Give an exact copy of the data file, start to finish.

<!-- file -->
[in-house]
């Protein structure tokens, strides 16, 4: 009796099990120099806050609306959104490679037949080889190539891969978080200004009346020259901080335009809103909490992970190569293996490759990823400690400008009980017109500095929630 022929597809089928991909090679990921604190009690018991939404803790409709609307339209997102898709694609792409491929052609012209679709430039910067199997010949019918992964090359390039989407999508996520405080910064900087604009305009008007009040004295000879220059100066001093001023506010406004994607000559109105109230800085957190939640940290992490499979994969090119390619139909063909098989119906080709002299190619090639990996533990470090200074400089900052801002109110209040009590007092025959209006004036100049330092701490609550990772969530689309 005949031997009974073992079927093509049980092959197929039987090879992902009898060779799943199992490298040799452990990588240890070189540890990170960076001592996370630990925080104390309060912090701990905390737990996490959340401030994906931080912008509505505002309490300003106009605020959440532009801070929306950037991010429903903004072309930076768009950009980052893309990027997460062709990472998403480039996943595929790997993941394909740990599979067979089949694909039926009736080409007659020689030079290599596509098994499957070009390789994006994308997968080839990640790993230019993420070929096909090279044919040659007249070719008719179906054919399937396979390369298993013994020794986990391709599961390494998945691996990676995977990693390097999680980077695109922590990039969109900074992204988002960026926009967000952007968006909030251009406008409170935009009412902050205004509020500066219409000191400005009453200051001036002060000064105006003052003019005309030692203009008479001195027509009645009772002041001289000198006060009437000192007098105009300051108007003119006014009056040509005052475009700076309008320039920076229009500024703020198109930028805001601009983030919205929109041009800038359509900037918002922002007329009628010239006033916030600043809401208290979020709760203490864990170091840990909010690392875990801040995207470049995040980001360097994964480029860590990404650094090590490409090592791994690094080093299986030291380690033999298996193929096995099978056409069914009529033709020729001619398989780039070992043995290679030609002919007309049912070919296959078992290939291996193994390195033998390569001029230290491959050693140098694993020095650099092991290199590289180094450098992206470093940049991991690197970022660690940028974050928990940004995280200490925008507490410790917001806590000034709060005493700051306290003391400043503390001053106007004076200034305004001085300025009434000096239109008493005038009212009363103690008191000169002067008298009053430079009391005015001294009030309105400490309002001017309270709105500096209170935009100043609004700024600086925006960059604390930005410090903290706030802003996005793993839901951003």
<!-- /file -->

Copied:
[in-house]
């Protein structure tokens, strides 16, 4: 009796099990120099806050609306959104490679037949080889190539891969978080200004009346020259901080335009809103909490992970190569293996490759990823400690400008009980017109500095929630 022929597809089928991909090679990921604190009690018991939404803790409709609307339209997102898709694609792409491929052609012209679709430039910067199997010949019918992964090359390039989407999508996520405080910064900087604009305009008007009040004295000879220059100066001093001023506010406004994607000559109105109230800085957190939640940290992490499979994969090119390619139909063909098989119906080709002299190619090639990996533990470090200074400089900052801002109110209040009590007092025959209006004036100049330092701490609550990772969530689309 005949031997009974073992079927093509049980092959197929039987090879992902009898060779799943199992490298040799452990990588240890070189540890990170960076001592996370630990925080104390309060912090701990905390737990996490959340401030994906931080912008509505505002309490300003106009605020959440532009801070929306950037991010429903903004072309930076768009950009980052893309990027997460062709990472998403480039996943595929790997993941394909740990599979067979089949694909039926009736080409007659020689030079290599596509098994499957070009390789994006994308997968080839990640790993230019993420070929096909090279044919040659007249070719008719179906054919399937396979390369298993013994020794986990391709599961390494998945691996990676995977990693390097999680980077695109922590990039969109900074992204988002960026926009967000952007968006909030251009406008409170935009009412902050205004509020500066219409000191400005009453200051001036002060000064105006003052003019005309030692203009008479001195027509009645009772002041001289000198006060009437000192007098105009300051108007003119006014009056040509005052475009700076309008320039920076229009500024703020198109930028805001601009983030919205929109041009800038359509900037918002922002007329009628010239006033916030600043809401208290979020709760203490864990170091840990909010690392875990801040995207470049995040980001360097994964480029860590990404650094090590490409090592791994690094080093299986030291380690033999298996193929096995099978056409069914009529033709020729001619398989780039070992043995290679030609002919007309049912070919296959078992290939291996193994390195033998390569001029230290491959050693140098694993020095650099092991290199590289180094450098992206470093940049991991690197970022660690940028974050928990940004995280200490925008507490410790917001806590000034709060005493700051306290003391400043503390001053106007004076200034305004001085300025009434000096239109008493005038009212009363103690008191000169002067008298009053430079009391005015001294009030309105400490309002001017309270709105500096209170935009100043609004700024600086925006960059604390930005410090903290706030802003996005793993839901951003």